Indeed, one of the most illluminating blog posts that I've read in a long time was on this very point and was published yesterday by The Very Fluffy Diary of Millennium Dome, Elephant. I really encourage readers here to read it as it makes the point that Ed Miliband can't differentiate between the deficit and the debt (two very different things) and also adds that Labour wasted an opportunity to fix the roof whilst the sun was shining a decade ago.

A travesty to British Democracy
This sour-grapes rubbishing of anything coalitionist is now this week being witnessed with this House of Lords fiasco. What kind of democracy do we live in that can see such ridiculous scenes as we have witnessed these past 24 hours? On that point, what type of political party would stoop to such levels? Well, the Labour Party, clearly.

As Party President Tim Farron stated in an e-mail to members earlier today: "I’m all in favour of proper debate but Labour is cynically using the old politics of the worst sort to stop people have their say. Labour peers claim to be offering scrutiny, but that argument vanishes as soon as you examine their behaviour in the debate".

It's even more unbelievable as it's Labour who claim the credit for (semi) reforming the House of Lords in the first place. To be more blunt, it's their cack-handedness that allowed it to remain in a semi-reformed stated for this past decade. Like with other Labour messes that were left behind last May, it's been up to the Coaltion Government to try and put things right.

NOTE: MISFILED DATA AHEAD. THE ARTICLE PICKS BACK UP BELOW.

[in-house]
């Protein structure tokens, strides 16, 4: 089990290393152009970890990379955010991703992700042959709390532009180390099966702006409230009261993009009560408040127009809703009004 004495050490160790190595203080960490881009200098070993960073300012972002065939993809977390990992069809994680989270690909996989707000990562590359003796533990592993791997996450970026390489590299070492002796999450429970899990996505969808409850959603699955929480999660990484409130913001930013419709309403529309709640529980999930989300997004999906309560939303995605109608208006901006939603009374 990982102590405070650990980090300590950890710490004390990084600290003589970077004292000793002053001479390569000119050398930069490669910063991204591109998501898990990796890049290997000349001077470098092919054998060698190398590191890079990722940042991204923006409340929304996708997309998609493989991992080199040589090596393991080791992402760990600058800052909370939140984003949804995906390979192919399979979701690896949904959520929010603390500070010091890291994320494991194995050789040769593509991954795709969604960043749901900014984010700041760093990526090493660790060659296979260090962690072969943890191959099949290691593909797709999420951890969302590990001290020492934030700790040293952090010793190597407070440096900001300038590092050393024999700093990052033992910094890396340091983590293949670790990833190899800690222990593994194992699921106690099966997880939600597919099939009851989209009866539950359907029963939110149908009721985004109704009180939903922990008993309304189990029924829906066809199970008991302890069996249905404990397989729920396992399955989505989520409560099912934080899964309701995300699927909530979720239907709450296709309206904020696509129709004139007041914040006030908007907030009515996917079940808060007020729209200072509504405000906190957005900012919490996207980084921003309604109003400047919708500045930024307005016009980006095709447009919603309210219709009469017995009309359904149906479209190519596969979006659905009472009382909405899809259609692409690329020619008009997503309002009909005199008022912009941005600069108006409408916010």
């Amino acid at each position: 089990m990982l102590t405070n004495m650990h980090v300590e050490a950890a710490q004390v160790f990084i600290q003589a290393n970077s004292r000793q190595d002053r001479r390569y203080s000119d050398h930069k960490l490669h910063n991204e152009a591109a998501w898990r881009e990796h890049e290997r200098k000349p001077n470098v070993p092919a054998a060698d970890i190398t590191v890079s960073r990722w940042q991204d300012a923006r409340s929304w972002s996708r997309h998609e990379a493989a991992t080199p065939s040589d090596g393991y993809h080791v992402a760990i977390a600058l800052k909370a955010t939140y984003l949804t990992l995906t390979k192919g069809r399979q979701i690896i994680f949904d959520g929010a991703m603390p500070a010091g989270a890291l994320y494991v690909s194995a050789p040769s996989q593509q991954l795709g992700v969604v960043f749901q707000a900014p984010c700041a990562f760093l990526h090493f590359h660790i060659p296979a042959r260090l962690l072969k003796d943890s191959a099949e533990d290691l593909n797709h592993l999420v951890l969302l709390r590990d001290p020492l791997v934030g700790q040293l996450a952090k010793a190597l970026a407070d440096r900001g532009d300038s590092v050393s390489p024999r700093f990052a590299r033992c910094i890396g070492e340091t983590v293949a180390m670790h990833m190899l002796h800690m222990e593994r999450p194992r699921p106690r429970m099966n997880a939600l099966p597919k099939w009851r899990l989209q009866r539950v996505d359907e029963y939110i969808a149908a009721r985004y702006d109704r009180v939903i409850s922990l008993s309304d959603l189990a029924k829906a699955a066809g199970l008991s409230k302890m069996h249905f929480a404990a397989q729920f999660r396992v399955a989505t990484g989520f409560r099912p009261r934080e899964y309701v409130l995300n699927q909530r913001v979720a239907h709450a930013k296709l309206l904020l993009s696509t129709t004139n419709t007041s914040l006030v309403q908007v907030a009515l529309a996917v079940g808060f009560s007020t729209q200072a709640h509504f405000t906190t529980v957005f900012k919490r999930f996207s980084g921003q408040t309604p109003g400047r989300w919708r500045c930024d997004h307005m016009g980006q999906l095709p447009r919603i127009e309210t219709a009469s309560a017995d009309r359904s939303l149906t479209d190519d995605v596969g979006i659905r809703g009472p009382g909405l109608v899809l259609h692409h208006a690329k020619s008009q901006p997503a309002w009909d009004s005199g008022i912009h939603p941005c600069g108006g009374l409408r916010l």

So there will soon hopefully be progress made by Nick Clegg to bring a final solution to the House of Lords fiasco. But until then, we must watch another as the Labour Party do all that they can to stick two fingers up to the coalition.

It's a real farce - this incident over the past 24 hours and Labour's more general unwillingness to be in any way a reasonable and responsible opposition.

But Labour shouldn't fear for I'm sure there are two emminent politicians who would be proud of their negative and oppositionist 'achievements' - step forward Sarah Palin and Margaret Thatcher.

Friday, 19 November 2010

It shouldn't be Nick Clegg's Choice

We heard this morning from No.10 Downing St of the list of 54 new Peerages to the House of Lords. Of these, 43 are Coalition Peers (27 for the Conservatives, 15 for the Liberal Democrats and 1 Cross-bencher), 10 are Labour Peers and 1 from Plaid Cymru.

I'm particularly pleased to see that out-going Welsh Assembly Member Jenny Randerson AM (a former Culture Minister in the 2000-2003 Labour/Liberal Democrat Welsh Assembly Coalition) is to be made a Baroness. Her expertise and experience will be invaulable in the Upper House. It's also good to see that Sal Brinton, Susan Kramer and Nicol Stephen are also being elevated.

Patronage Gone Wrong
Jenny, Sal, Susan and Nicol I believe, deserve their new 'calling'. They have been active in their communities for years and have a role to play in the House of Lords.